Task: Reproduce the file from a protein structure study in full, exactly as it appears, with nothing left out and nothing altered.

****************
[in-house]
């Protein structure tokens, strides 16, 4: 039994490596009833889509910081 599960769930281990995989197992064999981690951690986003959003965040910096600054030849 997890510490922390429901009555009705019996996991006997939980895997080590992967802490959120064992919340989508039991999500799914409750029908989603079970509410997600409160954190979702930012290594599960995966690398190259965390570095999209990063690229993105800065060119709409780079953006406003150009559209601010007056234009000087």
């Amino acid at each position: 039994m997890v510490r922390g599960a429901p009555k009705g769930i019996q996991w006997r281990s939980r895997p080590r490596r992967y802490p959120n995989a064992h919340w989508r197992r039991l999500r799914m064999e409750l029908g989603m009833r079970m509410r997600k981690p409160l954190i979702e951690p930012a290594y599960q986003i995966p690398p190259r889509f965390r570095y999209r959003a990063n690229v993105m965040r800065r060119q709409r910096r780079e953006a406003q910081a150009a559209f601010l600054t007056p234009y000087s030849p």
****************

[in-house]
């Protein structure tokens, strides 16, 4: 039994490596009833889509910081 599960769930281990995989197992064999981690951690986003959003965040910096600054030849 997890510490922390429901009555009705019996996991006997939980895997080590992967802490959120064992919340989508039991999500799914409750029908989603079970509410997600409160954190979702930012290594599960995966690398190259965390570095999209990063690229993105800065060119709409780079953006406003150009559209601010007056234009000087």
């Amino acid at each position: 039994m997890v510490r922390g599960a429901p009555k009705g769930i019996q996991w006997r281990s939980r895997p080590r490596r992967y802490p959120n995989a064992h919340w989508r197992r039991l999500r799914m064999e409750l029908g989603m009833r079970m509410r997600k981690p409160l954190i979702e951690p930012a290594y599960q986003i995966p690398p190259r889509f965390r570095y999209r959003a990063n690229v993105m965040r800065r060119q709409r910096r780079e953006a406003q910081a150009a559209f601010l600054t007056p234009y000087s030849p």